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NCJRS Abstract

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NCJ Number: 217854 Find in a Library
Title: Size Matters: Standard Errors in the Application of Null Hypothesis Significance Testing in Criminology and Criminal Justice
Journal: Journal of Experimental Criminology  Volume:2  Issue:1  Dated:Spring 2006  Pages:1-22
Author(s): Shawn D. Bushway; Gary Sweeten; David B. Wilson
Date Published: 2006
Page Count: 22
Type: Literature Review
Format: Article
Language: English
Country: United States of America
Annotation: This literature review assessed the state of the criminological and criminal justice application of Null Hypothesis Significance Testing (NHST), which is the main approach of social sciences for empirically examining hypothesized relationships and establishing the importance of empirical results.
Abstract: The literature review indicates that most researchers provide the basic information necessary for understanding effect sizes and analytical significance in tables that include descriptive statistics and some standardized measure of size, for example, betas and odds ratios. On the other hand, few of the research reports mention statistical power, and even fewer discuss the standard by which a finding would be considered large or small. In addition, less than half of the reports distinguish between analytical significance and statistical significance. Most reports used the term "significance" in ambiguous ways. The literature review applied a modified version of the instrument used in 2 reviews of the economics literature by McCloskey and Ziliak in order to code 82 articles in criminology and criminal justice. Three sources of papers were selected: "Criminology," "Justice Quarterly," and a recent review of experiments in criminal justice by Farrington and Welsh. 3 tables, 6 notes, and 121 references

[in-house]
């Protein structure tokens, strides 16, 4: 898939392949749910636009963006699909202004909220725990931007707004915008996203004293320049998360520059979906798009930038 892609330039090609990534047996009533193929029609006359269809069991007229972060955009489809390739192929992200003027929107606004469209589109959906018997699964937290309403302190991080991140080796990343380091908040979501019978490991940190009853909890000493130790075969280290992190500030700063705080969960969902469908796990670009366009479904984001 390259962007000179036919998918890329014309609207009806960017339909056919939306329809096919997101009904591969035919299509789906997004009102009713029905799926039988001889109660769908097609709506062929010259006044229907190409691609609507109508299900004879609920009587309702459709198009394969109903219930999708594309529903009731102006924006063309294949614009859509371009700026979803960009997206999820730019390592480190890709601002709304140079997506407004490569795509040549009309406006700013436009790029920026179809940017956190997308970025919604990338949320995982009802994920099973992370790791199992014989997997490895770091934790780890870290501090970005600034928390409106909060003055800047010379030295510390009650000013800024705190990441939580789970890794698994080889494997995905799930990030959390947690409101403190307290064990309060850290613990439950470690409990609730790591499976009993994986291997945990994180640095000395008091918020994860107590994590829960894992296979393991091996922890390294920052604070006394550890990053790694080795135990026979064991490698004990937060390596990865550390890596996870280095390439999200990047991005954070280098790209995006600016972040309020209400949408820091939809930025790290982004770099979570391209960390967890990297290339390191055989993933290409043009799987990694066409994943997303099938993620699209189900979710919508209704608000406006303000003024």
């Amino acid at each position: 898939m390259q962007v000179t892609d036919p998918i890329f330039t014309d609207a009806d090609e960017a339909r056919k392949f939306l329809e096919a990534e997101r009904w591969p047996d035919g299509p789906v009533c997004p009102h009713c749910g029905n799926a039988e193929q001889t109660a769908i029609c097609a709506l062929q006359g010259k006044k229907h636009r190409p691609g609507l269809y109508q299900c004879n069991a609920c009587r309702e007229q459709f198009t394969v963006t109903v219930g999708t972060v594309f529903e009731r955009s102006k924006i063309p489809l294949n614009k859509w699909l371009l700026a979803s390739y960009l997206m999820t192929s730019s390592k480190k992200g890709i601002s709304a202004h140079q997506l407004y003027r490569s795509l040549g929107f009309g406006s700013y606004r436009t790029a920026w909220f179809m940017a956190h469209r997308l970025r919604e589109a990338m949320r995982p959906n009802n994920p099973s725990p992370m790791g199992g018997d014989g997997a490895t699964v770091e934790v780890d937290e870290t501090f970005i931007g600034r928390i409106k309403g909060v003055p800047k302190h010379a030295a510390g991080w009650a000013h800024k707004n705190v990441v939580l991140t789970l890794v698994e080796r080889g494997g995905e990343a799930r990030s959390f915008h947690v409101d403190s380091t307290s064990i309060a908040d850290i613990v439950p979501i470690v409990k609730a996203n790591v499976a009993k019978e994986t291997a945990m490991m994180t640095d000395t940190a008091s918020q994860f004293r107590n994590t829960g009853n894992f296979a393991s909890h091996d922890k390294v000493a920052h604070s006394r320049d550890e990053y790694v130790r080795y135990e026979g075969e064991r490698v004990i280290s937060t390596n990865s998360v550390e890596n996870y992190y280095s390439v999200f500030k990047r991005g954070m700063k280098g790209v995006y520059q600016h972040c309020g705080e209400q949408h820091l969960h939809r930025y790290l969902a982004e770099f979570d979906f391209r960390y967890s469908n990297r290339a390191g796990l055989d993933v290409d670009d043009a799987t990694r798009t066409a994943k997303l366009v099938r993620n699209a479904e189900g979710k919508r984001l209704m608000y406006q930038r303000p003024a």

Main Term(s): Criminology
Index Term(s): Research methods; Statistical analysis; Testing and measurement
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